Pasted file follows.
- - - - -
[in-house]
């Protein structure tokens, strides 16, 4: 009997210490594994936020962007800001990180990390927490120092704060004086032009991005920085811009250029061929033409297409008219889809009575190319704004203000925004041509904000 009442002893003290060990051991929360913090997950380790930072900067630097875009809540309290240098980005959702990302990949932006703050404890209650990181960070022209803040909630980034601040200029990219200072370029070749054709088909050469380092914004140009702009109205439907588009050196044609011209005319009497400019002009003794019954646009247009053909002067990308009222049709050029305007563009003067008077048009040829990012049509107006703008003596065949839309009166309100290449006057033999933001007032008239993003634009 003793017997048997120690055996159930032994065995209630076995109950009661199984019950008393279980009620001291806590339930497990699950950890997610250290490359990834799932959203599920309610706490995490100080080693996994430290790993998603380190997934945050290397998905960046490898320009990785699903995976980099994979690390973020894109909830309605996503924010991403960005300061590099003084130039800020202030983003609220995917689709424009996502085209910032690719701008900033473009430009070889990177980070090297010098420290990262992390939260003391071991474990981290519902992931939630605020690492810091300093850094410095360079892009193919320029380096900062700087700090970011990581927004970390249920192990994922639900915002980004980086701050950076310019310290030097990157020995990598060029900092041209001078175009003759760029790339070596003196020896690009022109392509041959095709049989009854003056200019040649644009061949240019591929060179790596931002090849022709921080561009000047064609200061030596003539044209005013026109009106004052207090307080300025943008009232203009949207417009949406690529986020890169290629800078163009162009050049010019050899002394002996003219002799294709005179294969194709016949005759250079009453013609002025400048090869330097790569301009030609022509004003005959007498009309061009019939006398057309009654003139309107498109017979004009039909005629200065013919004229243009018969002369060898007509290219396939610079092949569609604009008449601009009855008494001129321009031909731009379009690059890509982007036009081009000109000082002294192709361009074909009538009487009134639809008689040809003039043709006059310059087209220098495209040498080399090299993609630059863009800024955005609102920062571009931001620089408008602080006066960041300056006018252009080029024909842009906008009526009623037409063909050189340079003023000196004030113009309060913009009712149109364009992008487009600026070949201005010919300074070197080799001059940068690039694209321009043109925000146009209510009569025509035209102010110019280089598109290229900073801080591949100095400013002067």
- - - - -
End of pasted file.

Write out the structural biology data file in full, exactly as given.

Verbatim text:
[in-house]
């Protein structure tokens, strides 16, 4: 009997210490594994936020962007800001990180990390927490120092704060004086032009991005920085811009250029061929033409297409008219889809009575190319704004203000925004041509904000 009442002893003290060990051991929360913090997950380790930072900067630097875009809540309290240098980005959702990302990949932006703050404890209650990181960070022209803040909630980034601040200029990219200072370029070749054709088909050469380092914004140009702009109205439907588009050196044609011209005319009497400019002009003794019954646009247009053909002067990308009222049709050029305007563009003067008077048009040829990012049509107006703008003596065949839309009166309100290449006057033999933001007032008239993003634009 003793017997048997120690055996159930032994065995209630076995109950009661199984019950008393279980009620001291806590339930497990699950950890997610250290490359990834799932959203599920309610706490995490100080080693996994430290790993998603380190997934945050290397998905960046490898320009990785699903995976980099994979690390973020894109909830309605996503924010991403960005300061590099003084130039800020202030983003609220995917689709424009996502085209910032690719701008900033473009430009070889990177980070090297010098420290990262992390939260003391071991474990981290519902992931939630605020690492810091300093850094410095360079892009193919320029380096900062700087700090970011990581927004970390249920192990994922639900915002980004980086701050950076310019310290030097990157020995990598060029900092041209001078175009003759760029790339070596003196020896690009022109392509041959095709049989009854003056200019040649644009061949240019591929060179790596931002090849022709921080561009000047064609200061030596003539044209005013026109009106004052207090307080300025943008009232203009949207417009949406690529986020890169290629800078163009162009050049010019050899002394002996003219002799294709005179294969194709016949005759250079009453013609002025400048090869330097790569301009030609022509004003005959007498009309061009019939006398057309009654003139309107498109017979004009039909005629200065013919004229243009018969002369060898007509290219396939610079092949569609604009008449601009009855008494001129321009031909731009379009690059890509982007036009081009000109000082002294192709361009074909009538009487009134639809008689040809003039043709006059310059087209220098495209040498080399090299993609630059863009800024955005609102920062571009931001620089408008602080006066960041300056006018252009080029024909842009906008009526009623037409063909050189340079003023000196004030113009309060913009009712149109364009992008487009600026070949201005010919300074070197080799001059940068690039694209321009043109925000146009209510009569025509035209102010110019280089598109290229900073801080591949100095400013002067």